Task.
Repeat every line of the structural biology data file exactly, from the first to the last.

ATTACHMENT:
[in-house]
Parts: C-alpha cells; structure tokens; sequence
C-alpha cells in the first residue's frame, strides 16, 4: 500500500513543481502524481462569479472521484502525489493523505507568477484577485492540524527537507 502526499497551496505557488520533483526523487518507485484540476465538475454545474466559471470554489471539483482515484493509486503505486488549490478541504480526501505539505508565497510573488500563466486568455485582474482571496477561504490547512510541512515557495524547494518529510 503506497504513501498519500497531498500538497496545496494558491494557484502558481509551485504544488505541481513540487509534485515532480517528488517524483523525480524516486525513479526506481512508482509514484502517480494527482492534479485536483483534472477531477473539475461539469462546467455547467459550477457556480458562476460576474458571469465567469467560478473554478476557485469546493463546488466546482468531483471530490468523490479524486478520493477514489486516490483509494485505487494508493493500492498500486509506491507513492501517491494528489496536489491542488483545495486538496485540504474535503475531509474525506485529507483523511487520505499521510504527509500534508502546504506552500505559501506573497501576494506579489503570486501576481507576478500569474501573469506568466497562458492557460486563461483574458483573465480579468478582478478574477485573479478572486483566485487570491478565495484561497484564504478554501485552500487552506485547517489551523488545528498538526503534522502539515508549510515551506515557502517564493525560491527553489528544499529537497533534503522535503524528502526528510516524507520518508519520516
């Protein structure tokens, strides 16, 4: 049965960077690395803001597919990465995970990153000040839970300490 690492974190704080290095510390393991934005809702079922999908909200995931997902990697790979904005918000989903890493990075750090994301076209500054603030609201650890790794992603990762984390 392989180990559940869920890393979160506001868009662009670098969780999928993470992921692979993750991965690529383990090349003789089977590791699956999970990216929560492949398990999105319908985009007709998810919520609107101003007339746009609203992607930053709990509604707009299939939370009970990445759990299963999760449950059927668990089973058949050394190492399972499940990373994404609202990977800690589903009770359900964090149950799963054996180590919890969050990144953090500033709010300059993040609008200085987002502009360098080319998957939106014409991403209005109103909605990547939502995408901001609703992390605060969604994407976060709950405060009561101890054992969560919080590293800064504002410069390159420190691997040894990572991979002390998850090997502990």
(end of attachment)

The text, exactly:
[in-house]
Parts: C-alpha cells; structure tokens; sequence
C-alpha cells in the first residue's frame, strides 16, 4: 500500500513543481502524481462569479472521484502525489493523505507568477484577485492540524527537507 502526499497551496505557488520533483526523487518507485484540476465538475454545474466559471470554489471539483482515484493509486503505486488549490478541504480526501505539505508565497510573488500563466486568455485582474482571496477561504490547512510541512515557495524547494518529510 503506497504513501498519500497531498500538497496545496494558491494557484502558481509551485504544488505541481513540487509534485515532480517528488517524483523525480524516486525513479526506481512508482509514484502517480494527482492534479485536483483534472477531477473539475461539469462546467455547467459550477457556480458562476460576474458571469465567469467560478473554478476557485469546493463546488466546482468531483471530490468523490479524486478520493477514489486516490483509494485505487494508493493500492498500486509506491507513492501517491494528489496536489491542488483545495486538496485540504474535503475531509474525506485529507483523511487520505499521510504527509500534508502546504506552500505559501506573497501576494506579489503570486501576481507576478500569474501573469506568466497562458492557460486563461483574458483573465480579468478582478478574477485573479478572486483566485487570491478565495484561497484564504478554501485552500487552506485547517489551523488545528498538526503534522502539515508549510515551506515557502517564493525560491527553489528544499529537497533534503522535503524528502526528510516524507520518508519520516
């Protein structure tokens, strides 16, 4: 049965960077690395803001597919990465995970990153000040839970300490 690492974190704080290095510390393991934005809702079922999908909200995931997902990697790979904005918000989903890493990075750090994301076209500054603030609201650890790794992603990762984390 392989180990559940869920890393979160506001868009662009670098969780999928993470992921692979993750991965690529383990090349003789089977590791699956999970990216929560492949398990999105319908985009007709998810919520609107101003007339746009609203992607930053709990509604707009299939939370009970990445759990299963999760449950059927668990089973058949050394190492399972499940990373994404609202990977800690589903009770359900964090149950799963054996180590919890969050990144953090500033709010300059993040609008200085987002502009360098080319998957939106014409991403209005109103909605990547939502995408901001609703992390605060969604994407976060709950405060009561101890054992969560919080590293800064504002410069390159420190691997040894990572991979002390998850090997502990």